Cessation of tobacco sales: Cultural or corporate shift

This past week, CVS Pharmacy cleared its stores of all cigarettes, cigars, chewing tobacco and smokeless tobacco. In conjunction with this, the company has announced plans to change its name to CVS Health. While CVS’s decision to eliminate tobacco from its shelves is a bummer for smokers looking for convenience, it is not such a big victory for the anti-tobacco contingent. It changes CVS’s position on smoking, but it ultimately does not affect the issue of tobacco use any more than it inconveniences current smokers.

CVS’s change suggests a company rebranding itself rather than a cultural paradigm shift. This does not signal any shift in tobacco’s place in society––that “place” exists somewhere we have yet to detect and root out. Despite anti-smoking ads and mandating people to take their smokes outside, smoking still persists.

The media’s depiction of tobacco use helps to perpetuate its usage in the real world. Despite a perceived shift in cultural opinion, tobacco is continually introduced in television and movies. Today’s youth learn a lot about how to manage stress and emotions through the media and may have learned something from Don Draper––like what it means to puff on a cigarette in the face of stress and intensity in our uncontrollable lives.

This change will leave over 7,000 neighborhood pharmacies without tobacco products and marks a considerable shift in tobacco availability. The notion that one of the country’s leading pharmacies can remove an item of such high demand from its shelves and proceed with a bold health-centered plan might suggest a shift in our cultural opinion on tobacco, but the truth has far less to do with the waning popularity of tobacco and more to do with CVS’s public image.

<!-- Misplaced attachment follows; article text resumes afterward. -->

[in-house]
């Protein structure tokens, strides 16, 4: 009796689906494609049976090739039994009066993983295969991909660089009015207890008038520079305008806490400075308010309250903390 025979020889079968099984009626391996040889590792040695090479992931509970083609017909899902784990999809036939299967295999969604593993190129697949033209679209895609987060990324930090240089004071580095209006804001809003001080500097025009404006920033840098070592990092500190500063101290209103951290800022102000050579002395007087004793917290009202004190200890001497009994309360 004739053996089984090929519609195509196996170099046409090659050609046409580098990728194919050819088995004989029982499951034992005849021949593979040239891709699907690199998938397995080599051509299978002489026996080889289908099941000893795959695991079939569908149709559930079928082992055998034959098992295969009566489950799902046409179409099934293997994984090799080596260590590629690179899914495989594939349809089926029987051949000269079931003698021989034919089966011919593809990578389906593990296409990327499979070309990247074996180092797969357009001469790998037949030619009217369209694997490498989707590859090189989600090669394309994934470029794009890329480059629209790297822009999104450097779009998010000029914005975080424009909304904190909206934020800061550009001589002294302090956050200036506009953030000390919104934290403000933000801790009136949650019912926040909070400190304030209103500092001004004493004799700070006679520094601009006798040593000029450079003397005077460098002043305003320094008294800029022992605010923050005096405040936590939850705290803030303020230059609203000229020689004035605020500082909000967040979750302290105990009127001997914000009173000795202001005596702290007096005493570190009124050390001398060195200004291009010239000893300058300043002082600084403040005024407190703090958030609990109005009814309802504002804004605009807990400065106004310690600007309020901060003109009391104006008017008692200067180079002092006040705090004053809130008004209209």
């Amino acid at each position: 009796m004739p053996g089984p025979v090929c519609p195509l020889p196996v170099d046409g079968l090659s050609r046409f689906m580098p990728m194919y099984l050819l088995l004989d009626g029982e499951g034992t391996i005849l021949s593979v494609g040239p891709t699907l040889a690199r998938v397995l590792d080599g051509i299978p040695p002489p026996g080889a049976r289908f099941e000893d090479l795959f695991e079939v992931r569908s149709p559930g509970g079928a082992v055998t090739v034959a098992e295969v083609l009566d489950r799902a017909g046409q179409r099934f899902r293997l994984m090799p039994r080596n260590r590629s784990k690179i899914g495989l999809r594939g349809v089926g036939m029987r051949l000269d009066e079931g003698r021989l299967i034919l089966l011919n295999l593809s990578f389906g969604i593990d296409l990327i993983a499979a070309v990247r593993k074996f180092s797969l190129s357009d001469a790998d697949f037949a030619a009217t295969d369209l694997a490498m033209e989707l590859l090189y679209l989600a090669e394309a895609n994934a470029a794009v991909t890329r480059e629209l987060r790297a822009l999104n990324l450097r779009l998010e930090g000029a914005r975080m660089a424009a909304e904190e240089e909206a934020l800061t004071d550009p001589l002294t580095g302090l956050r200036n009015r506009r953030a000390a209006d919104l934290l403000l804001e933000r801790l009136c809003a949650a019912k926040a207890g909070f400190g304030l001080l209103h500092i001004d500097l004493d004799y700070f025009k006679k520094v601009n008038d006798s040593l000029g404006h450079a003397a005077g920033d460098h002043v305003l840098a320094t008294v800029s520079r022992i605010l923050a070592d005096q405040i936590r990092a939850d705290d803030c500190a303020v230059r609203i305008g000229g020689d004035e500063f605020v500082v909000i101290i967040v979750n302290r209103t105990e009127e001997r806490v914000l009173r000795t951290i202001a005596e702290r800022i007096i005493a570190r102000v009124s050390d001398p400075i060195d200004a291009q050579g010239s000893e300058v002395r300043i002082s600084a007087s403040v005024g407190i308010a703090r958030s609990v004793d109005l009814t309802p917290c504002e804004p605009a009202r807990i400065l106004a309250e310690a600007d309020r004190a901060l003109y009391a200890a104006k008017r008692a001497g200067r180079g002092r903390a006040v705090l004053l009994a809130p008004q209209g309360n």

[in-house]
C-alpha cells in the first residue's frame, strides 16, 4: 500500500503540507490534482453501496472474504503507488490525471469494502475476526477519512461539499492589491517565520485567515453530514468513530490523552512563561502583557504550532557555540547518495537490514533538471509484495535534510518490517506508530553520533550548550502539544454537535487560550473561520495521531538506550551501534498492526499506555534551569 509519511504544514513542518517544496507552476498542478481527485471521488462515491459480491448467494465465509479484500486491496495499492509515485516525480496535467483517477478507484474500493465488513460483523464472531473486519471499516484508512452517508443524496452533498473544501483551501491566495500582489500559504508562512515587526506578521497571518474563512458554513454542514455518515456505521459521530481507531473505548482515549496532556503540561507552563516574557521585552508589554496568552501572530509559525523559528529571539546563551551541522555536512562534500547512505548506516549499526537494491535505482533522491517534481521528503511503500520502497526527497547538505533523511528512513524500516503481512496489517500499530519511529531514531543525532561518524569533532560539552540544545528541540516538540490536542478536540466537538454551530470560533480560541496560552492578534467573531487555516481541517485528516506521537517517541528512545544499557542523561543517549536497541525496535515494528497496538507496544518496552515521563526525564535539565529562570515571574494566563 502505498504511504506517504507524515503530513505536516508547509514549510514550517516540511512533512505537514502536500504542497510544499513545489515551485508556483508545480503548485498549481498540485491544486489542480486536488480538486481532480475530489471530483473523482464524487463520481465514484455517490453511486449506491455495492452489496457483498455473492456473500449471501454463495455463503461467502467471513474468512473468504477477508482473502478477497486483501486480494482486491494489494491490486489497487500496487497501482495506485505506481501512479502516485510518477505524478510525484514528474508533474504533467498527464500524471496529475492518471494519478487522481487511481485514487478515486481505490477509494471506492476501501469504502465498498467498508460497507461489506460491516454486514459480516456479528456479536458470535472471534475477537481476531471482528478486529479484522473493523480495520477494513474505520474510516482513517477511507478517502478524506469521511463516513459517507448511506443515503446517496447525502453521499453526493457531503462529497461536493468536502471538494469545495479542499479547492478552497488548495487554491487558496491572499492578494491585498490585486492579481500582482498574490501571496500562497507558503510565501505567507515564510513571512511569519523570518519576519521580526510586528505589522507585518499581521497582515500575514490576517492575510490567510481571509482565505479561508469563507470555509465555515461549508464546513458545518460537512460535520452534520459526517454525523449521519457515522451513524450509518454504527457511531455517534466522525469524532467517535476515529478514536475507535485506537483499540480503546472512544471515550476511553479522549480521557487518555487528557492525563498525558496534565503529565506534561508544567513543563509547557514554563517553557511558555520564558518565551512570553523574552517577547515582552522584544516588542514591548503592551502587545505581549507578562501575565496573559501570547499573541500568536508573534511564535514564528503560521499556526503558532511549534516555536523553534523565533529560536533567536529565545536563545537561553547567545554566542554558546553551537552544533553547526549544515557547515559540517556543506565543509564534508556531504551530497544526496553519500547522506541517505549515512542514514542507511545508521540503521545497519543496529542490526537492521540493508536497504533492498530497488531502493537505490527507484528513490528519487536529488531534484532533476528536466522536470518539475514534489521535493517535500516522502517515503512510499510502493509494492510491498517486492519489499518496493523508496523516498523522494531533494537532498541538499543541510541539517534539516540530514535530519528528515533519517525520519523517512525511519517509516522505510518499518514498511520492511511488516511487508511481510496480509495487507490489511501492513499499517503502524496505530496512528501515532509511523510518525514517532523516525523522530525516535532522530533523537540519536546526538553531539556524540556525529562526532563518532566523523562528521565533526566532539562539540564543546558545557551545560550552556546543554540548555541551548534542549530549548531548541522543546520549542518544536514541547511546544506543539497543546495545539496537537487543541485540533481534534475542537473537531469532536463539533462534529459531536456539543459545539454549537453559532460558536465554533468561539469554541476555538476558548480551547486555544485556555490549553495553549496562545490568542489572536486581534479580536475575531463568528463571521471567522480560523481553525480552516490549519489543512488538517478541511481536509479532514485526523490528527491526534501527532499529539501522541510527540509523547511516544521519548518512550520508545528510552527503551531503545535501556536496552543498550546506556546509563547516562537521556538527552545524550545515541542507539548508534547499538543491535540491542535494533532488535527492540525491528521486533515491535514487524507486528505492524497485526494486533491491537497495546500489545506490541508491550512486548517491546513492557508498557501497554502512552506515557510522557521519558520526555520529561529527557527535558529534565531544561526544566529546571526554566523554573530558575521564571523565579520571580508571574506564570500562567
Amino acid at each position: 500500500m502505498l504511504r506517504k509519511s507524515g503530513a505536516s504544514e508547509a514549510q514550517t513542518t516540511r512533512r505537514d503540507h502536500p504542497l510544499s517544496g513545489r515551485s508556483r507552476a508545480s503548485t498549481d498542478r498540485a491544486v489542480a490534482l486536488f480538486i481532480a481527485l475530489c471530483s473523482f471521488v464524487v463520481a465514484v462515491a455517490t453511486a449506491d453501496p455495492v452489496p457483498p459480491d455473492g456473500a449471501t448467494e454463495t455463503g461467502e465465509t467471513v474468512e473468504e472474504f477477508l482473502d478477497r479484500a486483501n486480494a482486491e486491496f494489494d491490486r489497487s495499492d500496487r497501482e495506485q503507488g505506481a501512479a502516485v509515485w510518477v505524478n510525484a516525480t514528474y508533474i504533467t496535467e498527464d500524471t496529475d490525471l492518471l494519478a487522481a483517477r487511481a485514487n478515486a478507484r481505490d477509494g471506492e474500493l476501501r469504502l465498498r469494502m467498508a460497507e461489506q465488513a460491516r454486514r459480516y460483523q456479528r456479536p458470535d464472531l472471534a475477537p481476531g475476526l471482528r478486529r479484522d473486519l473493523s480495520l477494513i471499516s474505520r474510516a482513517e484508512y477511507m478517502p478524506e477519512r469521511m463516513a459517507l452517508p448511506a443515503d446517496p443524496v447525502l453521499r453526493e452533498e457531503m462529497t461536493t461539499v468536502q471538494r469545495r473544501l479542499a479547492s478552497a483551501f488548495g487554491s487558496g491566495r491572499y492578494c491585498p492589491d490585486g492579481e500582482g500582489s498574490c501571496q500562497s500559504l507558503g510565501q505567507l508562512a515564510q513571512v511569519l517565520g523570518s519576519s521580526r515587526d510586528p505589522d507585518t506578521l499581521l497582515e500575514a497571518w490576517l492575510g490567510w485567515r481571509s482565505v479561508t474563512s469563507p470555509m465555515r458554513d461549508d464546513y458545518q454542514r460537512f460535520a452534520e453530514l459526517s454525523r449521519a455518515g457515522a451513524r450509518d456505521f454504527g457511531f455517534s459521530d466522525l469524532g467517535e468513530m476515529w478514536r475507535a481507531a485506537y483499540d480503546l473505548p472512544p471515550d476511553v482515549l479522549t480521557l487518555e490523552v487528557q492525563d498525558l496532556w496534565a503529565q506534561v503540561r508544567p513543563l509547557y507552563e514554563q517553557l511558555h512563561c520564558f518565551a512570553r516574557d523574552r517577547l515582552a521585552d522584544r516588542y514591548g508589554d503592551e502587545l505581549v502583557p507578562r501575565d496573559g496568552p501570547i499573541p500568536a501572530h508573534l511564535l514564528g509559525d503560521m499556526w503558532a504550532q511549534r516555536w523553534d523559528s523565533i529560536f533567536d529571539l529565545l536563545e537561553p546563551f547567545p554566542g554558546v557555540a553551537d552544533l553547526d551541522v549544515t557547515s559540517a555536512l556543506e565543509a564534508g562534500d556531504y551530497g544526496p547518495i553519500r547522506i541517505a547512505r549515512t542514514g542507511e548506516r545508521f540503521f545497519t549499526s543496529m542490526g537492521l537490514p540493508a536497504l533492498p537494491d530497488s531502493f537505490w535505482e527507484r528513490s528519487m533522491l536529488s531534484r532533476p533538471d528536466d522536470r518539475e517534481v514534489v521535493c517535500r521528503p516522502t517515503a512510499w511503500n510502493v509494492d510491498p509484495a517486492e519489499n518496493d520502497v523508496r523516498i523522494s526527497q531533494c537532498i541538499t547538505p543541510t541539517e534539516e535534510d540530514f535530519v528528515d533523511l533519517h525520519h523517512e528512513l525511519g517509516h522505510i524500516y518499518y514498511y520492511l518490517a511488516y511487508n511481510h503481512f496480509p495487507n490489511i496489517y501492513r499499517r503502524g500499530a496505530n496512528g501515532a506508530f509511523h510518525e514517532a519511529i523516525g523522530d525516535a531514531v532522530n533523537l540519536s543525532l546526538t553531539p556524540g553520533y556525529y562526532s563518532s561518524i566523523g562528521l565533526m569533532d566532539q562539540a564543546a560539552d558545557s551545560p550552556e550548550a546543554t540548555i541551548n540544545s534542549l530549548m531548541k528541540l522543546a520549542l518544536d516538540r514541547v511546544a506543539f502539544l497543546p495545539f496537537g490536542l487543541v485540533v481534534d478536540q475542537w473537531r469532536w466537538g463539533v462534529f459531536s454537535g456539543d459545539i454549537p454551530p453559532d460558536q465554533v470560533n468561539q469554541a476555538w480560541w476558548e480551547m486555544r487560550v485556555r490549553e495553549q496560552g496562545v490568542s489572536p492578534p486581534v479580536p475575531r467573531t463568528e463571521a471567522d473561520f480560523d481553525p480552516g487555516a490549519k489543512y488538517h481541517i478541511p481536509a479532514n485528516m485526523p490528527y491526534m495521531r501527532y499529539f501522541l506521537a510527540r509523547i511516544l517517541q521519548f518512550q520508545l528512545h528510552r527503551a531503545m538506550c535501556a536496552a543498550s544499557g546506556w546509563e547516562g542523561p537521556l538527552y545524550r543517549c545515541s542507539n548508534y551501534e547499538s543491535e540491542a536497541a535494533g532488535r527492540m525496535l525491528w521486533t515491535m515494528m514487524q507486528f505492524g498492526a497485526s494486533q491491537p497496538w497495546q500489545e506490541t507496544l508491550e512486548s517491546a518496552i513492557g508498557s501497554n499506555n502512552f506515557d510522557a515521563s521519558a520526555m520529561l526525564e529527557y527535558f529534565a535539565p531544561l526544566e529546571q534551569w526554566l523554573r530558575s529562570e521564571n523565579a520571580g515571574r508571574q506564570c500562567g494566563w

It would be blatantly hypocritical for a company with the word “health” in its name to sling tobacco products. The company’s decision to halt tobacco sales is merely a symptom of its rebranding. People will continue to buy cigarettes elsewhere with little to no impact on the tobacco companies that manufacture them.

Another way to conceptualize tobacco’s permanence in our culture is to imagine that tobacco products never entered the mark, that life in America continued to develop and remained the same in every other relevant way. Then in 2014, a young entrepreneur came onto the scene and introduced a product along with the knowledge we have now. In our health-conscious society, cigarettes would never catch on. Yet for those who grew up with it and those who choose to experiment, tobacco remains popular. Smokers are aware of the risks associated with tobacco use, but because of either addiction or free will, continue to smoke.

CVS’s action is noble and they are commendable for willingly taking losses in the name of enhancing public health. Hopefully, more corner pharmacies will make efforts to follow CVS’s model. But tobacco products as we know them are not going anywhere. America is still addicted––even when we are told to smoke outside or around the corner, out of the sight and mind of our healthiest efforts.